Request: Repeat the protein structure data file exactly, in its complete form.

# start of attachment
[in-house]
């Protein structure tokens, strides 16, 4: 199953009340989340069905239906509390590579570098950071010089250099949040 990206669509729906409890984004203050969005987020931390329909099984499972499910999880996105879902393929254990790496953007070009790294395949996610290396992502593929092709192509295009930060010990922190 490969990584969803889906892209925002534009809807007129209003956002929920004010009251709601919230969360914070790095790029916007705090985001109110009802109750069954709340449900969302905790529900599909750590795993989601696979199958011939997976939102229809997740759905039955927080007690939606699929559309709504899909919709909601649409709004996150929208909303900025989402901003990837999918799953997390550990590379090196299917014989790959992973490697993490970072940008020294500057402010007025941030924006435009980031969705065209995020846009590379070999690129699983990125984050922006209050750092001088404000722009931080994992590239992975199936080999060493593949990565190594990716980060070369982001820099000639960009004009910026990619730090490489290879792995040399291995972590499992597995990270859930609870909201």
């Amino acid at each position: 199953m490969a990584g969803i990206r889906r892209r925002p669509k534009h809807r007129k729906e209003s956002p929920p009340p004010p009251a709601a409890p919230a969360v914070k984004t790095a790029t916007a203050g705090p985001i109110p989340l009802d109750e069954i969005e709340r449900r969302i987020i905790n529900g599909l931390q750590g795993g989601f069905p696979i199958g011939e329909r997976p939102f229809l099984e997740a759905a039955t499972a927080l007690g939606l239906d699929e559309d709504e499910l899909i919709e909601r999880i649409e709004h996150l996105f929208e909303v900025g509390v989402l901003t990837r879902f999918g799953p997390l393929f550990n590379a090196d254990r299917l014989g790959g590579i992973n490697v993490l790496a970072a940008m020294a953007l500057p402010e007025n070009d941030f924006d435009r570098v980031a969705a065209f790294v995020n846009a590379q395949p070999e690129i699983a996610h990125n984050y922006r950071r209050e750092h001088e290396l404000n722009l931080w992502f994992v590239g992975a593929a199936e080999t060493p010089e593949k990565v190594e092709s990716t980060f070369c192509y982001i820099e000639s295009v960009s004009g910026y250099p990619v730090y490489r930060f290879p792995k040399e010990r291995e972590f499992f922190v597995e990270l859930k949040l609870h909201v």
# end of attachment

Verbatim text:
[in-house]
């Protein structure tokens, strides 16, 4: 199953009340989340069905239906509390590579570098950071010089250099949040 990206669509729906409890984004203050969005987020931390329909099984499972499910999880996105879902393929254990790496953007070009790294395949996610290396992502593929092709192509295009930060010990922190 490969990584969803889906892209925002534009809807007129209003956002929920004010009251709601919230969360914070790095790029916007705090985001109110009802109750069954709340449900969302905790529900599909750590795993989601696979199958011939997976939102229809997740759905039955927080007690939606699929559309709504899909919709909601649409709004996150929208909303900025989402901003990837999918799953997390550990590379090196299917014989790959992973490697993490970072940008020294500057402010007025941030924006435009980031969705065209995020846009590379070999690129699983990125984050922006209050750092001088404000722009931080994992590239992975199936080999060493593949990565190594990716980060070369982001820099000639960009004009910026990619730090490489290879792995040399291995972590499992597995990270859930609870909201």
């Amino acid at each position: 199953m490969a990584g969803i990206r889906r892209r925002p669509k534009h809807r007129k729906e209003s956002p929920p009340p004010p009251a709601a409890p919230a969360v914070k984004t790095a790029t916007a203050g705090p985001i109110p989340l009802d109750e069954i969005e709340r449900r969302i987020i905790n529900g599909l931390q750590g795993g989601f069905p696979i199958g011939e329909r997976p939102f229809l099984e997740a759905a039955t499972a927080l007690g939606l239906d699929e559309d709504e499910l899909i919709e909601r999880i649409e709004h996150l996105f929208e909303v900025g509390v989402l901003t990837r879902f999918g799953p997390l393929f550990n590379a090196d254990r299917l014989g790959g590579i992973n490697v993490l790496a970072a940008m020294a953007l500057p402010e007025n070009d941030f924006d435009r570098v980031a969705a065209f790294v995020n846009a590379q395949p070999e690129i699983a996610h990125n984050y922006r950071r209050e750092h001088e290396l404000n722009l931080w992502f994992v590239g992975a593929a199936e080999t060493p010089e593949k990565v190594e092709s990716t980060f070369c192509y982001i820099e000639s295009v960009s004009g910026y250099p990619v730090y490489r930060f290879p792995k040399e010990r291995e972590f499992f922190v597995e990270l859930k949040l609870h909201v």